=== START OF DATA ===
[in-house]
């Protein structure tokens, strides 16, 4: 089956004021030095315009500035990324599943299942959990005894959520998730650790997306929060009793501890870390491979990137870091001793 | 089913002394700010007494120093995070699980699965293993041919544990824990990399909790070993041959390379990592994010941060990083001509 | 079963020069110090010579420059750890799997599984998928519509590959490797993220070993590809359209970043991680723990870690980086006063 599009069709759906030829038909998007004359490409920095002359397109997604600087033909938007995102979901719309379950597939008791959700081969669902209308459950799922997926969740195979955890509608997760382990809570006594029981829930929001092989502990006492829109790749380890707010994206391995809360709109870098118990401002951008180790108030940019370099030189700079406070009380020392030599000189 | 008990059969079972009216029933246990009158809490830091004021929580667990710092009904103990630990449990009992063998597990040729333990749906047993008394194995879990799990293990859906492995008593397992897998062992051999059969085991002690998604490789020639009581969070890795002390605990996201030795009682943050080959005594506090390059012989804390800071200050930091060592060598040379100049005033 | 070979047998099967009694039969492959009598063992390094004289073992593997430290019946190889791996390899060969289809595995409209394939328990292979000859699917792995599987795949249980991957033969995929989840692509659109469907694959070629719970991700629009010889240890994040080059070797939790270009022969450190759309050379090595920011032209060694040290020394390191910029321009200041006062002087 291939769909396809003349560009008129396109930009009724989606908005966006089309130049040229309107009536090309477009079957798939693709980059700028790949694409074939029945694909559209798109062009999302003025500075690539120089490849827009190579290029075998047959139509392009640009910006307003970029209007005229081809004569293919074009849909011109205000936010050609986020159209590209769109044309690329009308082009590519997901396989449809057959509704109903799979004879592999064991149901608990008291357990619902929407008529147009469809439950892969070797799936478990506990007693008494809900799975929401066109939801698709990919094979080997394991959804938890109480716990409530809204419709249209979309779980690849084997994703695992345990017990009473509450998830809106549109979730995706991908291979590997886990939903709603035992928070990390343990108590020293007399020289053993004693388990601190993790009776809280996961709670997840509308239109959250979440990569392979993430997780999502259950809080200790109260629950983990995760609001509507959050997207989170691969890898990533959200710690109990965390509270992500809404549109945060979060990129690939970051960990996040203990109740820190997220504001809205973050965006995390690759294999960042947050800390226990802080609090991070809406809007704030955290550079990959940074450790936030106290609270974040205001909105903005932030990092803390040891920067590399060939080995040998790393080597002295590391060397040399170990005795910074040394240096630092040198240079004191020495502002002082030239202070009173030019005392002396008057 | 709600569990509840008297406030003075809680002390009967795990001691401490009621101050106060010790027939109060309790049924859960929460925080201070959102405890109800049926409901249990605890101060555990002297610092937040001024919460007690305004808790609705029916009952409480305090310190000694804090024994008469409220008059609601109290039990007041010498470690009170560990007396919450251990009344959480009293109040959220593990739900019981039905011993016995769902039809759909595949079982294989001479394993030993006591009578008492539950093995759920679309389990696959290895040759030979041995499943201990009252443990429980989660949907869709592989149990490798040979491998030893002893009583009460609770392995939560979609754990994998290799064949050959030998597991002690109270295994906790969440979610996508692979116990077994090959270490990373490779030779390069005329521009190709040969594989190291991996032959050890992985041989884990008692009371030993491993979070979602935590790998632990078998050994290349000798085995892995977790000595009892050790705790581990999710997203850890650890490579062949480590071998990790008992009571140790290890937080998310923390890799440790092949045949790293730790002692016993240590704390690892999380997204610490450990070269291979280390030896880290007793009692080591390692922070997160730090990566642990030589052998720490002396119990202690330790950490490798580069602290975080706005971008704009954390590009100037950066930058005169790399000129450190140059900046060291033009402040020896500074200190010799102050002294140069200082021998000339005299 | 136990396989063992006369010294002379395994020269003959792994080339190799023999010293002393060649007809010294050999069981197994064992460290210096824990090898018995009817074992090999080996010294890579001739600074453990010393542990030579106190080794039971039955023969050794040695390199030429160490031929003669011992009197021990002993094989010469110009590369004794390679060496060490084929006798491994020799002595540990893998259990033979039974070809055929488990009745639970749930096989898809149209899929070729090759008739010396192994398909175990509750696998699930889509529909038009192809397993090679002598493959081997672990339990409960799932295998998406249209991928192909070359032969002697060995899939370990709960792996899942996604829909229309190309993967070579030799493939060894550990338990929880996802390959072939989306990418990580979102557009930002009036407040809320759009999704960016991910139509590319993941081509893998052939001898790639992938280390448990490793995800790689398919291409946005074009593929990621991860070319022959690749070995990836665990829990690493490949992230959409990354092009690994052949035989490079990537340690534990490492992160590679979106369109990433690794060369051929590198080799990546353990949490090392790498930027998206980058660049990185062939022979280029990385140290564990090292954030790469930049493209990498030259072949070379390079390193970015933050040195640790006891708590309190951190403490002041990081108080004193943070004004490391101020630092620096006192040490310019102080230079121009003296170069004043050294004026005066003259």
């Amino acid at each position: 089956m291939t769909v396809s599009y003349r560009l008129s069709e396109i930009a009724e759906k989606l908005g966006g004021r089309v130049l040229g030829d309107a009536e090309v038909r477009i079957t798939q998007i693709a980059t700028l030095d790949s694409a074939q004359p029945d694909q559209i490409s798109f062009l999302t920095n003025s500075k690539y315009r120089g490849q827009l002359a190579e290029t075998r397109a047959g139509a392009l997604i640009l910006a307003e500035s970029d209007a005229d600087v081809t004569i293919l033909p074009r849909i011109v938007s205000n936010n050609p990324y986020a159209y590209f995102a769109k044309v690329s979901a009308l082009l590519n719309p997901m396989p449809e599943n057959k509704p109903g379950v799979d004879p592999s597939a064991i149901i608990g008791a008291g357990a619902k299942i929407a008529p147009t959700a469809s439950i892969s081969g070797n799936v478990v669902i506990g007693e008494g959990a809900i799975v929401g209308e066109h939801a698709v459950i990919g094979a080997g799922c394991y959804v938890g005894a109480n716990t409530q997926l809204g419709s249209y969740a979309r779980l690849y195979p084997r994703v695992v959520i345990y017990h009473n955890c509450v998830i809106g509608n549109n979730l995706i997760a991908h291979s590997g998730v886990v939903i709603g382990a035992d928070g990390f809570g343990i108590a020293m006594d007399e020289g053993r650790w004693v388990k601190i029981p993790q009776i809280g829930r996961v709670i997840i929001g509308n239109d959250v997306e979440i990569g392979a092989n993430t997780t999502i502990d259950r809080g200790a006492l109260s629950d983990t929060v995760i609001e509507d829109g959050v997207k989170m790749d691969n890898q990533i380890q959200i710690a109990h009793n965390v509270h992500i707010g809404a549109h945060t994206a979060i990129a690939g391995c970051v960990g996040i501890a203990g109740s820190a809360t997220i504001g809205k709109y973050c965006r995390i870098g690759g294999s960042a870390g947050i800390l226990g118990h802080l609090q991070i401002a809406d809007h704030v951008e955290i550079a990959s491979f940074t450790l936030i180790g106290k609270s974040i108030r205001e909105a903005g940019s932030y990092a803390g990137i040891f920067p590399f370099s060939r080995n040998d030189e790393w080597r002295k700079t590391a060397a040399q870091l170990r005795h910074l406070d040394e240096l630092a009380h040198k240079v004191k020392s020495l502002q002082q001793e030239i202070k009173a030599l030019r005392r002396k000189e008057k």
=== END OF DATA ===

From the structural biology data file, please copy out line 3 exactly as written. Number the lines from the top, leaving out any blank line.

């Amino acid at each position: 089956m291939t769909v396809s599009y003349r560009l008129s069709e396109i930009a009724e759906k989606l908005g966006g004021r089309v130049l040229g030829d309107a009536e090309v038909r477009i079957t798939q998007i693709a980059t700028l030095d790949s694409a074939q004359p029945d694909q559209i490409s798109f062009l999302t920095n003025s500075k690539y315009r120089g490849q827009l002359a190579e290029t075998r397109a047959g139509a392009l997604i640009l910006a307003e500035s970029d209007a005229d600087v081809t004569i293919l033909p074009r849909i011109v938007s205000n936010n050609p990324y986020a159209y590209f995102a769109k044309v690329s979901a009308l082009l590519n719309p997901m396989p449809e599943n057959k509704p109903g379950v799979d004879p592999s597939a064991i149901i608990g008791a008291g357990a619902k299942i929407a008529p147009t959700a469809s439950i892969s081969g070797n799936v478990v669902i506990g007693e008494g959990a809900i799975v929401g209308e066109h939801a698709v459950i990919g094979a080997g799922c394991y959804v938890g005894a109480n716990t409530q997926l809204g419709s249209y969740a979309r779980l690849y195979p084997r994703v695992v959520i345990y017990h009473n955890c509450v998830i809106g509608n549109n979730l995706i997760a991908h291979s590997g998730v886990v939903i709603g382990a035992d928070g990390f809570g343990i108590a020293m006594d007399e020289g053993r650790w004693v388990k601190i029981p993790q009776i809280g829930r996961v709670i997840i929001g509308n239109d959250v997306e979440i990569g392979a092989n993430t997780t999502i502990d259950r809080g200790a006492l109260s629950d983990t929060v995760i609001e509507d829109g959050v997207k989170m790749d691969n890898q990533i380890q959200i710690a109990h009793n965390v509270h992500i707010g809404a549109h945060t994206a979060i990129a690939g391995c970051v960990g996040i501890a203990g109740s820190a809360t997220i504001g809205k709109y973050c965006r995390i870098g690759g294999s960042a870390g947050i800390l226990g118990h802080l609090q991070i401002a809406d809007h704030v951008e955290i550079a990959s491979f940074t450790l936030i180790g106290k609270s974040i108030r205001e909105a903005g940019s932030y990092a803390g990137i040891f920067p590399f370099s060939r080995n040998d030189e790393w080597r002295k700079t590391a060397a040399q870091l170990r005795h910074l406070d040394e240096l630092a009380h040198k240079v004191k020392s020495l502002q002082q001793e030239i202070k009173a030599l030019r005392r002396k000189e008057k």